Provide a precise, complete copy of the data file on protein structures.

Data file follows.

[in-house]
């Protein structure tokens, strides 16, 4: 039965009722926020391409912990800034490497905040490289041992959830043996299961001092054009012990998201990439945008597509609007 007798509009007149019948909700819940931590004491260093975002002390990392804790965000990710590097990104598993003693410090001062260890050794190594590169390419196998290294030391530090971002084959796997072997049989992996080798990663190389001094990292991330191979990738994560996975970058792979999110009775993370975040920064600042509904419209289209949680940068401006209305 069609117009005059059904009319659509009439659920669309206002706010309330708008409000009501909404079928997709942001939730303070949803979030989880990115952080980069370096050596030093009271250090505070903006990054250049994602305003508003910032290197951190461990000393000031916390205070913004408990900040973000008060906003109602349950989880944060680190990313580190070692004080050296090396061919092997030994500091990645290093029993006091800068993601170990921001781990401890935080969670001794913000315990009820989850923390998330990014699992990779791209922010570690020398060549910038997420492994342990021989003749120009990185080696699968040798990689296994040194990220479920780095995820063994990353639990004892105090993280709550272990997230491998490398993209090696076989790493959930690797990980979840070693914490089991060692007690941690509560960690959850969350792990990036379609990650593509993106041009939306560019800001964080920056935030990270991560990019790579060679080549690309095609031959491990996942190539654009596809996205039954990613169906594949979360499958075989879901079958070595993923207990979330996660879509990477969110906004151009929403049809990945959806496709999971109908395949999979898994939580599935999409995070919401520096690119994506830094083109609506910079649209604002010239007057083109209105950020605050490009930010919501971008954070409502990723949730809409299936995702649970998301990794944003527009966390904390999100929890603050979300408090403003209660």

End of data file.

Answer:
[in-house]
């Protein structure tokens, strides 16, 4: 039965009722926020391409912990800034490497905040490289041992959830043996299961001092054009012990998201990439945008597509609007 007798509009007149019948909700819940931590004491260093975002002390990392804790965000990710590097990104598993003693410090001062260890050794190594590169390419196998290294030391530090971002084959796997072997049989992996080798990663190389001094990292991330191979990738994560996975970058792979999110009775993370975040920064600042509904419209289209949680940068401006209305 069609117009005059059904009319659509009439659920669309206002706010309330708008409000009501909404079928997709942001939730303070949803979030989880990115952080980069370096050596030093009271250090505070903006990054250049994602305003508003910032290197951190461990000393000031916390205070913004408990900040973000008060906003109602349950989880944060680190990313580190070692004080050296090396061919092997030994500091990645290093029993006091800068993601170990921001781990401890935080969670001794913000315990009820989850923390998330990014699992990779791209922010570690020398060549910038997420492994342990021989003749120009990185080696699968040798990689296994040194990220479920780095995820063994990353639990004892105090993280709550272990997230491998490398993209090696076989790493959930690797990980979840070693914490089991060692007690941690509560960690959850969350792990990036379609990650593509993106041009939306560019800001964080920056935030990270991560990019790579060679080549690309095609031959491990996942190539654009596809996205039954990613169906594949979360499958075989879901079958070595993923207990979330996660879509990477969110906004151009929403049809990945959806496709999971109908395949999979898994939580599935999409995070919401520096690119994506830094083109609506910079649209604002010239007057083109209105950020605050490009930010919501971008954070409502990723949730809409299936995702649970998301990794944003527009966390904390999100929890603050979300408090403003209660």